Crossrail and beyond – Investing in London’s infrastructure
This morning, 15 years after Crossrail was approved and after more than a decade of construction, the Elizabeth Line opened to the public for the first time. A new railway for London and the south east, the Elizabeth Line stretches over 100km and serves 41 stations. At the height of construction, Crossrail was the largest infrastructure project in Europe. Its completion is a fantastic achievement which will bring significant benefits both for London and for the whole of the UK.
The Elizabeth Line will drive London’s economic recovery. The new line increases central London’s rail capacity by 10%, reduces journey times, and brings an additional 1.5m people within a 45-minute commute of the major employment centres in central London. This will help drive investment in the capital and boost productivity, contributing an estimated £42bn to the national economy.
While the Elizabeth Line has obvious economic advantages for London, it will benefit the whole of the UK too. That’s because the capital’s economy is not apart from or in competition with the rest of the UK – it is an inextricable part of it, and highly connected to the regional economies of the UK. For every pound of consumption or investment in London, 24p of production is generated elsewhere in the UK. Nearly two thirds of the contracts awarded as part of Crossrail have gone to businesses within the UK and outside of the capital. The economic boost provided by the Elizabeth Line will enable investment in public services and infrastructure across the whole of the UK. When the capital thrives, the rest of the UK benefits too.
The Elizabeth Line will help ensure the capital’s recovery is sustainable as we move toward net zero. With an estimated 200 million passengers a year, the line will help avoid a car-led recovery, reducing both toxic air pollution in the capital and greenhouse gas emissions.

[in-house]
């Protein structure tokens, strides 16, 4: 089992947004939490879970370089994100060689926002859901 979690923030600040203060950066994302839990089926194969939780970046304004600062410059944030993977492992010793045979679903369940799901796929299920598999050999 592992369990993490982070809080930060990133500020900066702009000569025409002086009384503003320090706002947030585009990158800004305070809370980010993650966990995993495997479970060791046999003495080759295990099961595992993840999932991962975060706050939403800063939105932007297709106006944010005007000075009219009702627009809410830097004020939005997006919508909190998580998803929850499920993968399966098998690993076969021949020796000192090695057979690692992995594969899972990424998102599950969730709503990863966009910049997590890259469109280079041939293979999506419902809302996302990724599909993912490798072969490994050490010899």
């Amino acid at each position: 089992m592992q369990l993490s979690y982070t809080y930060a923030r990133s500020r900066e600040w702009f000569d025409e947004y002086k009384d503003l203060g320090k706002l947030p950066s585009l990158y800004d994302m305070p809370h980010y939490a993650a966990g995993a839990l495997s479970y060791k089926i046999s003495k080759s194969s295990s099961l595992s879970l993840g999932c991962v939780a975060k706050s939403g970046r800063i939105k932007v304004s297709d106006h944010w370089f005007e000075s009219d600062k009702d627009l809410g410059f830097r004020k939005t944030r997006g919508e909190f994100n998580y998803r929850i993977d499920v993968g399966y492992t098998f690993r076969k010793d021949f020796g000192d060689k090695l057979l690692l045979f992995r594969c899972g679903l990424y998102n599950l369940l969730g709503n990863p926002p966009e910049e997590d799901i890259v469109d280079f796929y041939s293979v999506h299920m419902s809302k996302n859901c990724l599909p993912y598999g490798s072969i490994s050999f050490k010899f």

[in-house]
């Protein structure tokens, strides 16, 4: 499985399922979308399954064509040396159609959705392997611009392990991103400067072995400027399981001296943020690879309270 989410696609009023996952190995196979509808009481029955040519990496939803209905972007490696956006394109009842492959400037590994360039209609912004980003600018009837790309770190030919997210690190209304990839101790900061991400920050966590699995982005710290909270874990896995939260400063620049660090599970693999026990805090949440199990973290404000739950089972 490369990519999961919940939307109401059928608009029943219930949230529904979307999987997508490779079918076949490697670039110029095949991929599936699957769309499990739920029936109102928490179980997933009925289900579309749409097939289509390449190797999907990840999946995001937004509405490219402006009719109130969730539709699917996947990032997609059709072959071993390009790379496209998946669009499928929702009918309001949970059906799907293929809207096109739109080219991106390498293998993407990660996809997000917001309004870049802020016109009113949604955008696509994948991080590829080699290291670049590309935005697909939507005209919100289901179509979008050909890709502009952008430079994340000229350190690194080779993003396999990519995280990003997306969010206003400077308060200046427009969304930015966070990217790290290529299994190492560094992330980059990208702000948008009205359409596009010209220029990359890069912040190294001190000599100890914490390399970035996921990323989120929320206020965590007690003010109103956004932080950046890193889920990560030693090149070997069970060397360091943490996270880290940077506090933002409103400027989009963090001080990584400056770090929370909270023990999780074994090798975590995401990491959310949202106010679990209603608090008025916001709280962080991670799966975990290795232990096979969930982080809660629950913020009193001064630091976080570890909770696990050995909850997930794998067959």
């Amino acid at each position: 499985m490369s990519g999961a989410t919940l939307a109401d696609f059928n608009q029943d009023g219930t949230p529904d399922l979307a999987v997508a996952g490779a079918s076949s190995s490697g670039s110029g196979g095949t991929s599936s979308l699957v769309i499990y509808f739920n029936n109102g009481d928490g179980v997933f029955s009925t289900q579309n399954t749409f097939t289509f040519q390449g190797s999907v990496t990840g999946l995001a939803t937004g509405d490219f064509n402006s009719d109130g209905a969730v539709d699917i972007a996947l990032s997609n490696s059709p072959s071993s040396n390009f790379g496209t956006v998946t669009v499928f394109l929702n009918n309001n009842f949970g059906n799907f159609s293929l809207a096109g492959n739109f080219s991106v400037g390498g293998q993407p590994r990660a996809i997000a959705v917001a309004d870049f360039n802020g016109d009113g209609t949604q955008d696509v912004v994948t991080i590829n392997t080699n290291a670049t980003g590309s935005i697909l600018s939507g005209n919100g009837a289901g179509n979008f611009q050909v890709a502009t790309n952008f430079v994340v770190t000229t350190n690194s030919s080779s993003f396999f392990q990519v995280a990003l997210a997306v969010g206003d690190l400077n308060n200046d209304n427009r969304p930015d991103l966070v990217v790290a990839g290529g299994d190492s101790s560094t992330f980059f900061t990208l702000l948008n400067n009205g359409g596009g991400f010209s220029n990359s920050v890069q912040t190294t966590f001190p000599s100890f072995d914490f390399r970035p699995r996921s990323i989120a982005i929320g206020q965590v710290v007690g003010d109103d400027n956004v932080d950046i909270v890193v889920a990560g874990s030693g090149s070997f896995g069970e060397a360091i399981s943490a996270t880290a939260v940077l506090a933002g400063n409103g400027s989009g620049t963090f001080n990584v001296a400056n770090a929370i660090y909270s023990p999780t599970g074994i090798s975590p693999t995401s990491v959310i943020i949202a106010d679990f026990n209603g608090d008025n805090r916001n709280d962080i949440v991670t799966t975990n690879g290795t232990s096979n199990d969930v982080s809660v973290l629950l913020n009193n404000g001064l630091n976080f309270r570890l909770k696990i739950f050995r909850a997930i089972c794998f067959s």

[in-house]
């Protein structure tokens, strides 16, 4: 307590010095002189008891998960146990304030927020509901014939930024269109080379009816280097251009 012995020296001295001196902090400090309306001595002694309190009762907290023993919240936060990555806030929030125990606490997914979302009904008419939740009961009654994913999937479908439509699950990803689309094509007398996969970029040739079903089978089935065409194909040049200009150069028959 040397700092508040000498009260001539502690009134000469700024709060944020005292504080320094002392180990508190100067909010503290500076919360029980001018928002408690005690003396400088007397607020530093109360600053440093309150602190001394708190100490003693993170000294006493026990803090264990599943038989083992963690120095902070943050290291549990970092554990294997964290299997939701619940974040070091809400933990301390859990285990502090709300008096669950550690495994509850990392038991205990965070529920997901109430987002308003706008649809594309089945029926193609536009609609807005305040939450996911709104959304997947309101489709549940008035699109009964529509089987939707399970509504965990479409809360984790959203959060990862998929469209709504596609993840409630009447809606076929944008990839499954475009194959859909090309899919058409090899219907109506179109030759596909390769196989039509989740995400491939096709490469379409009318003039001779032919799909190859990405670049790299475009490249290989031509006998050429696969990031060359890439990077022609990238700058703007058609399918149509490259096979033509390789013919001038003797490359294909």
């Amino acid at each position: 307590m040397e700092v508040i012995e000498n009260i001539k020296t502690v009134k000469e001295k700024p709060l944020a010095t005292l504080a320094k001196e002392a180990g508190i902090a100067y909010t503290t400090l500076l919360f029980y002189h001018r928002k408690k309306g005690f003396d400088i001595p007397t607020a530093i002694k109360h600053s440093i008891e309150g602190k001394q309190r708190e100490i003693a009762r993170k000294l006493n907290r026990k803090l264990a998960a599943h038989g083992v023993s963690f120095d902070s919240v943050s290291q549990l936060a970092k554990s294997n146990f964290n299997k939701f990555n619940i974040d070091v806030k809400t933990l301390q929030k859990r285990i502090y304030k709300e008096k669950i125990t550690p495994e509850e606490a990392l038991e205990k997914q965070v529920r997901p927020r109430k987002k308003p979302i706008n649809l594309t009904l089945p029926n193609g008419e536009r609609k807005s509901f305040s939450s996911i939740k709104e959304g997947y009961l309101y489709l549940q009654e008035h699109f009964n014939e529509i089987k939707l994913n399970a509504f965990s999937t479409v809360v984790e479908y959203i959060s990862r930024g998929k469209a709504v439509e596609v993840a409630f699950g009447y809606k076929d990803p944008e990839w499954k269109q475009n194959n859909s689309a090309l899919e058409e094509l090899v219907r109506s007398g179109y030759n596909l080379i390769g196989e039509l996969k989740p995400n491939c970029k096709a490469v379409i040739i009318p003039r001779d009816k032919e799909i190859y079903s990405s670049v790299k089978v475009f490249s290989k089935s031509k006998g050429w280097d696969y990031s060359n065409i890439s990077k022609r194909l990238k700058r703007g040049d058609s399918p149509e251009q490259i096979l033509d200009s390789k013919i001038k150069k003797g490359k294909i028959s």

The new line will also help deliver the homes the capital needs. The Elizabeth Line will enable the delivery of over 90,000 homes in London and the wider south east, helping to address the housing crisis which contributes to cost of living pressures in the capital.
Delivering the infrastructure London needs
While the Elizabeth Line offers fantastic opportunities for the capital, it should not be the end of the story.
First, we need to remain focused on how we deliver the infrastructure we will need in the future. Infrastructure keeps the capital moving, connected and productive. Maintaining and investing in modern infrastructure is vital to ensuring London remains a global city, an engine of growth, and a great place to live.
Central London Forward has worked with our member authorities to identify our infrastructure priorities for the coming decades. This includes transformative transport projects such as Crossrail 2 and the Bakerloo Line extension and upgrade, alongside digital infrastructure, and the infrastructure we need to reduce emissions and adapt to climate change. It was very welcome to hear the Prime Minister express support for both Crossrail 2 and the Bakerloo Line extension recently. Delivering these schemes will require an active partnership between central and London government. As with Crossrail, this would likely require a combination of some direct funding from government, and fiscal devolution to allow the capital to raise revenue locally to fund the investment. What we need to avoid is a situation where government neither provides the required funding nor the flexibilities for London to do it ourselves.
Second, we must avoid falling into the trap of seeing investment in infrastructure as a zero-sum game. While London will need further investment in our transport network, so too does the whole of the UK. Both London and the rest of the UK will need major investment in infrastructure to reach net zero, and to adapt to climate change. Improving London’s infrastructure does not preclude investing in infrastructure across the country. Indeed, through boosting the productive capacity of our economy, it can actively enable it.
Third, we need to ensure all Londoners benefit from the opportunities the Elizabeth Line will create. While the new line will drive growth in central London, there is no automatic link between economic growth in the capital and benefits for Londoners. On the eve of the pandemic, London had by far the highest levels of productivity and average pay of any region, yet we also had the highest levels of poverty and inequality of any region.
A local economy can only be considered truly successful if local people can access the opportunities it creates. The construction phase of Crossrail delivered real benefits for Londoners, with over 1,000 apprenticeships created and 5,000 unemployed local people supported into work. But beyond the initial construction, we need to remain focused on ensuring growth in the capital is both inclusive and sustainable, including through ensuring Londoners have the skills and support that they need to share in the success of their city.
Joe Dromey is Director of Central London Forward – 24.5.22